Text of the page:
Three-year-old Greater Louisiana Baptist Convention hosting hundreds of youth at HBCU with spiritual, academic focuses
By Grambling State University Media Bureau
Dr. Pogue speaks to guest campers.
Grambling, LA – About 400 elementary, middle and high school students from nearly every part of Louisiana are attending the first summer camp offered by the Greater Louisiana Baptist Convention.
The Youth Empowerment Retreat has the theme “Changing One Life at a Time,” and Rev. Daniel Smith Sr. said the campers will go home with a better understanding of their relationship with God as well as what opportunities they have beyond high school. The camp is being hosted by Grambling State University, on the main campus in the City of Grambling and at Grambling State University West Campus: R.W.E. Jones Annex in Ruston.
Smith, director general of the convention’s summer camp, said in an interview Monday afternoon that a small staff and a host of volunteers from Baptist churches from Alexandria, Lafayette, Monroe, West Monroe, Baton Rouge, East Baton Rouge, Shreveport and elsewhere are making things happen. “We couldn’t do this without them,” he said.
At an opening session in the university’s Black and Gold Room in the Favrot Student Union Monday, President Frank G. Pogue urged about 200 of the students to strongly consider Grambling State University – with a focus on doing well in school and completing high school.
“We want you to be serious about your future so that you can be a highly productive citizen for the rest of your life,” said Pogue, urging them all to have fun while on campus while keeping an eye on what’s important in the numerous sessions and workshops. “I want to see you back here, I want to see you have fun and I want you to leave here with something that says Grambling on it.”
With Assistant Vice President for Enrollment Gloria George serving as emcee, the students heard from admissions, financial aid, student life, spirit group and athletics representatives, often bursting into applause while wearing camp and church pullovers and teeshirts of various colors. George and others gave the students a lot of good information about how to prepare for college, and they gave away some black and gold Grambling State University freebies.
Rev. Willie Maynard Jr., the GLBC president, said it was important that the convention bring its summer program to Grambling State. “We’re losing ground with our young people when it comes to our black colleges, and we pastors have to do a better job making sure they know about these opportunities.”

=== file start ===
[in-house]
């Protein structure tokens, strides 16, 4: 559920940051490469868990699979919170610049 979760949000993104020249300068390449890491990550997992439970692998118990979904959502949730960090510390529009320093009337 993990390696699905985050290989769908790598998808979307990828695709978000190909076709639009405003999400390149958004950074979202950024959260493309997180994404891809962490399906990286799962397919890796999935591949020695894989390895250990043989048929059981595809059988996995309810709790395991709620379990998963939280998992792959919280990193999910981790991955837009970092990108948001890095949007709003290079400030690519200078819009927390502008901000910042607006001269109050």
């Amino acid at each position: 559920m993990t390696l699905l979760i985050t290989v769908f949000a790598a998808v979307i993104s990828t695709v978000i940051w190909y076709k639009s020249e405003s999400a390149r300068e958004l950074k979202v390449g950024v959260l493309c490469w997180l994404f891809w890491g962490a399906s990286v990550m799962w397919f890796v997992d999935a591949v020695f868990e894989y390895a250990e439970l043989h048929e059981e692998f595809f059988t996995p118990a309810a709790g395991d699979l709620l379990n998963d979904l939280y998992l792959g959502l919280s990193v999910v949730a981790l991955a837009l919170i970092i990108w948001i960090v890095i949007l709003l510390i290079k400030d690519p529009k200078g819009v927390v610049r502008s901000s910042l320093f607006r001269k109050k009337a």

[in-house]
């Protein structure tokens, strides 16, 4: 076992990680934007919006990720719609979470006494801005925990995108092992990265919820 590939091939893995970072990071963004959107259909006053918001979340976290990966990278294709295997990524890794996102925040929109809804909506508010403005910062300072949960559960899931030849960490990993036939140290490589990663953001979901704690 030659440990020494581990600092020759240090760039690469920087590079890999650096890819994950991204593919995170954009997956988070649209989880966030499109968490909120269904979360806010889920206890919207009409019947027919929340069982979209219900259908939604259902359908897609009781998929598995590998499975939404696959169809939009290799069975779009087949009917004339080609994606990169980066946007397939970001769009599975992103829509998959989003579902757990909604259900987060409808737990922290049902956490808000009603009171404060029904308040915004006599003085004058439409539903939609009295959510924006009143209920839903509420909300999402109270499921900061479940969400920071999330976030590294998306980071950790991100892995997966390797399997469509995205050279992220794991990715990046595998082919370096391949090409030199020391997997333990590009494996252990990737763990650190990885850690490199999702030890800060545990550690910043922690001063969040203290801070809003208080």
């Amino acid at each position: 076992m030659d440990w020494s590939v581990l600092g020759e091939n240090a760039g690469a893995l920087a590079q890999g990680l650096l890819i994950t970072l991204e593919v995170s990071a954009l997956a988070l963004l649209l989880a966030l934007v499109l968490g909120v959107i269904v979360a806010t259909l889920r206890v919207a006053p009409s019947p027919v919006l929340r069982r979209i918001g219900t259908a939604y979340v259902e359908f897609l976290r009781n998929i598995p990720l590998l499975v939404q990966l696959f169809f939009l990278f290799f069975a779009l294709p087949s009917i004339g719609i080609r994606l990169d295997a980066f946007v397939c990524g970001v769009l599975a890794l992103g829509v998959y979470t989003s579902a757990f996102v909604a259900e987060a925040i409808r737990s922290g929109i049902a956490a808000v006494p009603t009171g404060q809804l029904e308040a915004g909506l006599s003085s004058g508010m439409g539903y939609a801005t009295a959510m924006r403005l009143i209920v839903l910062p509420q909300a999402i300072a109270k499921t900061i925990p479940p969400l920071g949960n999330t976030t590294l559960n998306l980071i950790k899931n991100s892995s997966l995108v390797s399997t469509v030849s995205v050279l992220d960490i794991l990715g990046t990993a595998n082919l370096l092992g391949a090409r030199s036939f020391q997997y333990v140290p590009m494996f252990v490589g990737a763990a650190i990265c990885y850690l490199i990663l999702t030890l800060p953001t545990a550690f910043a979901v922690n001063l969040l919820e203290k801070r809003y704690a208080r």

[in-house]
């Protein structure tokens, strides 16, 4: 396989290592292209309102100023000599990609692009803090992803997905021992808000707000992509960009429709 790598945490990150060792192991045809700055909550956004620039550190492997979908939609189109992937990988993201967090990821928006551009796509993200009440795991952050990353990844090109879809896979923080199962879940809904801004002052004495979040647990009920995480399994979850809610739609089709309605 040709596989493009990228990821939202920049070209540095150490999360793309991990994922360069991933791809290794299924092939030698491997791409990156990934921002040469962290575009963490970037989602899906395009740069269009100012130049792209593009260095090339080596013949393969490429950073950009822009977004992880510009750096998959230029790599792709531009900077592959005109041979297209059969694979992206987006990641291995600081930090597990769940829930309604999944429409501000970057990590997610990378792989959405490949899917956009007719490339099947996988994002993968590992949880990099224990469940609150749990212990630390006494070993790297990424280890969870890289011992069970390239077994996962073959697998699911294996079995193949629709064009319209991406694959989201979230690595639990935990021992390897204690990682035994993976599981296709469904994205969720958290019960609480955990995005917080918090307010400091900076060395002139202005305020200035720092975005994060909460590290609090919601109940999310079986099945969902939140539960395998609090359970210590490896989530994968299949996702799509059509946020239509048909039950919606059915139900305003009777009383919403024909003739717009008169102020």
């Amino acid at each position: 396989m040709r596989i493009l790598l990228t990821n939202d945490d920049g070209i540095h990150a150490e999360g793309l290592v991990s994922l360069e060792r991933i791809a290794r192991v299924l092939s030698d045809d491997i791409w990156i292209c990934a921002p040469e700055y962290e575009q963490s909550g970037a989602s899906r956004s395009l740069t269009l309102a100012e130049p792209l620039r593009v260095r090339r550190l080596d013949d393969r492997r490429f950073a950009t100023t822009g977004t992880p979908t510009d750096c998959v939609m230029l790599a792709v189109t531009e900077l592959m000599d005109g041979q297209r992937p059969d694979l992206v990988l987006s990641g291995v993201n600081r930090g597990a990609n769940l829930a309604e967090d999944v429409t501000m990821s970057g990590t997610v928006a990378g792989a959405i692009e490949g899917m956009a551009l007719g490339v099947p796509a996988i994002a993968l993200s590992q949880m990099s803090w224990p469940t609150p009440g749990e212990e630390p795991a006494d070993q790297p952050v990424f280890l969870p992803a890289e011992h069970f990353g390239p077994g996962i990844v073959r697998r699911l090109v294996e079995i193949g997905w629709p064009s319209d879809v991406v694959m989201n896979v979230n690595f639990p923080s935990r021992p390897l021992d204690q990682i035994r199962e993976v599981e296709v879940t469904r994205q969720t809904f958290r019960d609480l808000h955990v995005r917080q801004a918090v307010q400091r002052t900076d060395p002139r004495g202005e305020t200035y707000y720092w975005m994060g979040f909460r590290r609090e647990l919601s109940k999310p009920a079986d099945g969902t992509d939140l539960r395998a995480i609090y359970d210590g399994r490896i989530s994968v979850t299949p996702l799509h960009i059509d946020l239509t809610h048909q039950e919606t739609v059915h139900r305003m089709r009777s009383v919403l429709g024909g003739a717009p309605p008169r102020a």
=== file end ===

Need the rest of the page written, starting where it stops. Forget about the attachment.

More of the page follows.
Rev. Sam Lofton Jr., GLBC’s youth director and pastor of education and youth at Good Hope Baptist Church in Lafayette, La., said the convention’s mission calls for such a program and it is an outgrowth of quarterly youth events. “In partnership with Grambling State University we want our youth to focus on the spiritual and the academic, making sure they know what’s expected and what opportunities they have before them,” he said.
Diamond Fountain, 14, gets it. “We’re learning that we don’t need to be ashamed of worshipping God no matter where we are and who we are with,” she said.
Fountain has visited the university previously, but she had not experienced it as she has this week. “The dorms are kind of cozy, and that’s nice,” said Fountain, a rising ninth grader at Scotlandville Magnet High School in Baton Rouge. who carries a 3.5 GPA. “The food is AWESOME! I’m in love with French fries and their French fries are spiced just right. I love them.”
Fountain, who attends Greater King David Baptist Church in Baton Rouge, said though she’s been on campus before she had not taken a tour until this week. “There are real nice buildings here,” she added. She plans to be a music education major and she likes what she sees.
Ante’ Britten, assistant vice president for administration, worked with the convention leadership to bring the group to the campus. The camp continues through Thursday. “This is a first for them and a first for us,” said Britten, who supervises the university’s facilities and grounds. “We were really happy that they chose our university for their first summer camp, and we’ll do what we can to make sure they return next year.”
Maynard said this is not a one-time activity and the convention wants to build a partnership with Grambling State University. “The president made us feel special and made some special adjustments to suit us, so we want to have university faculty and staff involved with what we do on a regular basis,” said Maynard, who has pastored St. Paul Baptist Church in Opelousas, La., and St. James Baptist Church in Roanoke, La., for 33 years. “This isn’t something we’re just doing; we’re building something here.”
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